What I Never Expected about Being a Boy Mom


I am not someone who has a natural rapport with kids. I’ve never known what to do with them and my interactions always feel forced and awkward. When I found out I was pregnant with our first baby, it was difficult to envision myself as a parent. I naturally assumed we would have a girl because well, I’m a girl. I figured that because I grew up a girl and partook in girly things it would be easier to relate to a little girl. You can probably imagine where I’m going with this…


Sure enough, at our 20-week ultrasound there was no mistaking- I was quite clearly growing a baby boy in my uterus. It was kind of a religious experience for me- I wanted a girl, but I felt that God knew I needed a boy. I am a child of divorce, as well as a survivor of domestic violence from my Mom’s second marriage. To say that I had my share of trust issues with men would be an understatement. So I felt that it was my duty to raise my son to be a kind, gentle, and compassionate feminist.

I wholeheartedly believed in gender as a social construct; that boys will play with Barbies just as quickly as girls will play with trucks, if given the opportunity. Although I did my best to steer my oldest son toward gender-neutral toys like musical instruments, blocks, books, do you know what he was drawn to? Our lawn mower. Or any lawn mower, for that matter. Our vacuum. Trucks. Trains. Tools. My gender theory was blown out of the water. I realized that there is something about boys that are drawn to things that go “Vroom!”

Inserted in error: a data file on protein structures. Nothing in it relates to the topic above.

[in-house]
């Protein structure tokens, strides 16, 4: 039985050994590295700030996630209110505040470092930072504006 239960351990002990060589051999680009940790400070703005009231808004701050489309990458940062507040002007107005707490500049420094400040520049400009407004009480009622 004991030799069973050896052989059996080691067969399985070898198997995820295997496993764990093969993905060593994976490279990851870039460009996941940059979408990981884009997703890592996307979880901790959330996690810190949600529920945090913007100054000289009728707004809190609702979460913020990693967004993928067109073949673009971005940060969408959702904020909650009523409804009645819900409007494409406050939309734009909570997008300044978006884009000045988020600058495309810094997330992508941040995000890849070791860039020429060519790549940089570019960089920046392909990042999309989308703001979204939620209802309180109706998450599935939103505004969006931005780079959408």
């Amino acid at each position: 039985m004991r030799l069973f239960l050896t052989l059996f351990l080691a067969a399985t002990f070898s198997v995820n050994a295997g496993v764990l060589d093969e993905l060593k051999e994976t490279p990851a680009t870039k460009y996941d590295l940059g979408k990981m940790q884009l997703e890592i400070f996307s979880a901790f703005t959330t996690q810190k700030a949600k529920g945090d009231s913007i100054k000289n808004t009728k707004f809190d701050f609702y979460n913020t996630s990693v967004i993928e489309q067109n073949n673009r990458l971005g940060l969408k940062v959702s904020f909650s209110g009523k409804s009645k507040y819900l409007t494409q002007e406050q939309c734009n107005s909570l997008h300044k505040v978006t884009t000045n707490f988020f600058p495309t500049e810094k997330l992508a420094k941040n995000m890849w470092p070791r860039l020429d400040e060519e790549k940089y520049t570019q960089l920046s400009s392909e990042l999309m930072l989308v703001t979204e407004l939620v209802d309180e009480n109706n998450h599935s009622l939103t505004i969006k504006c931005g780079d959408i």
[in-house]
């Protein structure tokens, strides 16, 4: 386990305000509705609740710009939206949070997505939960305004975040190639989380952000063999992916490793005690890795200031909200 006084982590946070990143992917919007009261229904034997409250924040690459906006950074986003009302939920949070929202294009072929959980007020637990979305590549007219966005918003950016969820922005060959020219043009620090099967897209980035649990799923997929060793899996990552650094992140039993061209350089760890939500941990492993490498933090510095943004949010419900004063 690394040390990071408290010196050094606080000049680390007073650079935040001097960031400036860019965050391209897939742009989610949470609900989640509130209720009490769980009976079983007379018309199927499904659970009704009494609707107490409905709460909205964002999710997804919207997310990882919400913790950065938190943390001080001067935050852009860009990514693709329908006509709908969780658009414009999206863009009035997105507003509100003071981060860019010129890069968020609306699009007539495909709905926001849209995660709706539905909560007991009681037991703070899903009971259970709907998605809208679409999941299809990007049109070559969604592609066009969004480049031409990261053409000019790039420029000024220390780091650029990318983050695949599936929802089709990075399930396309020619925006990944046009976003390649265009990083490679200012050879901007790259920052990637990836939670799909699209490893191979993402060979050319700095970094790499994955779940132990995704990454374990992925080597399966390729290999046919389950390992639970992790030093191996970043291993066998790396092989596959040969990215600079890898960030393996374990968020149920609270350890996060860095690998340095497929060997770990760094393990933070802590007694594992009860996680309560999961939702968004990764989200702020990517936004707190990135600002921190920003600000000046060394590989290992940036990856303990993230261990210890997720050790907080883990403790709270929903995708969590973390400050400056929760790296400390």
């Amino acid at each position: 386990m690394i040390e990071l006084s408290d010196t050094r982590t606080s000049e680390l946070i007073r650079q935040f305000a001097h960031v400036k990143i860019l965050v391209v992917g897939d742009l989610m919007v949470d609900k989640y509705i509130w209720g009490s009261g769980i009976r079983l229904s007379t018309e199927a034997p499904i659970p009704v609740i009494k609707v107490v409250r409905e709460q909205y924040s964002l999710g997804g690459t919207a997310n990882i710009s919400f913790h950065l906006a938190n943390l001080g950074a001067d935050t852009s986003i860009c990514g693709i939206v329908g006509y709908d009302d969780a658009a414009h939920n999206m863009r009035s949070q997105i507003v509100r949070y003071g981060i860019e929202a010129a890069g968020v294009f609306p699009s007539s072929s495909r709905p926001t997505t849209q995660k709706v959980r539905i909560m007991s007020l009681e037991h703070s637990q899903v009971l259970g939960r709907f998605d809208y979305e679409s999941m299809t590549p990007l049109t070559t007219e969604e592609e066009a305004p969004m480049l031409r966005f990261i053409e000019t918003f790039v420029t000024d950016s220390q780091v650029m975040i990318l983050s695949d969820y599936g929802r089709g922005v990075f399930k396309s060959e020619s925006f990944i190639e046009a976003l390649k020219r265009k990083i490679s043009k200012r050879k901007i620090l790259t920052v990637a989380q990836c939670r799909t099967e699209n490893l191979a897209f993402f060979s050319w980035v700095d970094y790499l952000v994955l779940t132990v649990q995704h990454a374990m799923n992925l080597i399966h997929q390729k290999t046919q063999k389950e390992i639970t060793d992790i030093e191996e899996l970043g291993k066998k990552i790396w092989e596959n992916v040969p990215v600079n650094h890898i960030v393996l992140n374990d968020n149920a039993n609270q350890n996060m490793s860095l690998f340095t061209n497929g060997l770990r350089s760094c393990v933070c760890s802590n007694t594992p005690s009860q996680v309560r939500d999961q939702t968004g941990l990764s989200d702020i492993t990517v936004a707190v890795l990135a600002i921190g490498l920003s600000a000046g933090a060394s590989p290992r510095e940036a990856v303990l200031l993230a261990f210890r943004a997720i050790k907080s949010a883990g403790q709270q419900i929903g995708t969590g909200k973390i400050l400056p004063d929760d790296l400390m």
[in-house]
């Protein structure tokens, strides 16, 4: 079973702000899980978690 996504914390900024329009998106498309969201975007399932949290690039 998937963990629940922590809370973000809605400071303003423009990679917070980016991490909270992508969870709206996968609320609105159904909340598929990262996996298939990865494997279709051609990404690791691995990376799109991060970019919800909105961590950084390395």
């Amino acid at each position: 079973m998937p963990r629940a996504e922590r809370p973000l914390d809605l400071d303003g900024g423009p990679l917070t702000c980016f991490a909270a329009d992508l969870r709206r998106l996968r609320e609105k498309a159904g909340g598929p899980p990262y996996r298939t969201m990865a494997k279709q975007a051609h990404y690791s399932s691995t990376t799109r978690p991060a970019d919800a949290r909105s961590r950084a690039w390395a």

This realization has completely altered the way I parent. I thought that by avoiding not-specifically blue or pink-marketed toys, I was giving him the freedom to be whoever he wanted to be. In actuality, my preoccupation with steering him away from traditional “boy” things was a refusal to acknowledge that who my son is, is a little boy through and through. So this Christmas, Charlie will unwrap his very own miniature drum set, but he will also unwrap a play toolbox and train set. Because I’m learning to accept that my little boy can love mowers, and motorcycles and wants to hammer ALL THE THINGS, and still be a kind, gentle, and compassionate feminist.


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